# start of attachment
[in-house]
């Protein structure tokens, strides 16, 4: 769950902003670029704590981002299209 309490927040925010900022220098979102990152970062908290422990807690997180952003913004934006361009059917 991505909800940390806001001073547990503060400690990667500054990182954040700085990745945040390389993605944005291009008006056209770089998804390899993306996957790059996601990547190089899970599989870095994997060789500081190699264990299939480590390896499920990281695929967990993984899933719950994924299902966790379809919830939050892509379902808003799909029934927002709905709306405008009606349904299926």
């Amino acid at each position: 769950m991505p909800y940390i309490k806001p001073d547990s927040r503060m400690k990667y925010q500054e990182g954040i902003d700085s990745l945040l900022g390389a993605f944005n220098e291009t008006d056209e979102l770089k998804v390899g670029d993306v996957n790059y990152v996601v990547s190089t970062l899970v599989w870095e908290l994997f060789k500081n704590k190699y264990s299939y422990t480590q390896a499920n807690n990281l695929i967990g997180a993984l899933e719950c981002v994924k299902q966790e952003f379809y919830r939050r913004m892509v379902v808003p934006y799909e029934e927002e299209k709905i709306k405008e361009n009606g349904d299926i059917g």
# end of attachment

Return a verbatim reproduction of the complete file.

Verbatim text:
[in-house]
């Protein structure tokens, strides 16, 4: 769950902003670029704590981002299209 309490927040925010900022220098979102990152970062908290422990807690997180952003913004934006361009059917 991505909800940390806001001073547990503060400690990667500054990182954040700085990745945040390389993605944005291009008006056209770089998804390899993306996957790059996601990547190089899970599989870095994997060789500081190699264990299939480590390896499920990281695929967990993984899933719950994924299902966790379809919830939050892509379902808003799909029934927002709905709306405008009606349904299926």
């Amino acid at each position: 769950m991505p909800y940390i309490k806001p001073d547990s927040r503060m400690k990667y925010q500054e990182g954040i902003d700085s990745l945040l900022g390389a993605f944005n220098e291009t008006d056209e979102l770089k998804v390899g670029d993306v996957n790059y990152v996601v990547s190089t970062l899970v599989w870095e908290l994997f060789k500081n704590k190699y264990s299939y422990t480590q390896a499920n807690n990281l695929i967990g997180a993984l899933e719950c981002v994924k299902q966790e952003f379809y919830r939050r913004m892509v379902v808003p934006y799909e029934e927002e299209k709905i709306k405008e361009n009606g349904d299926i059917g």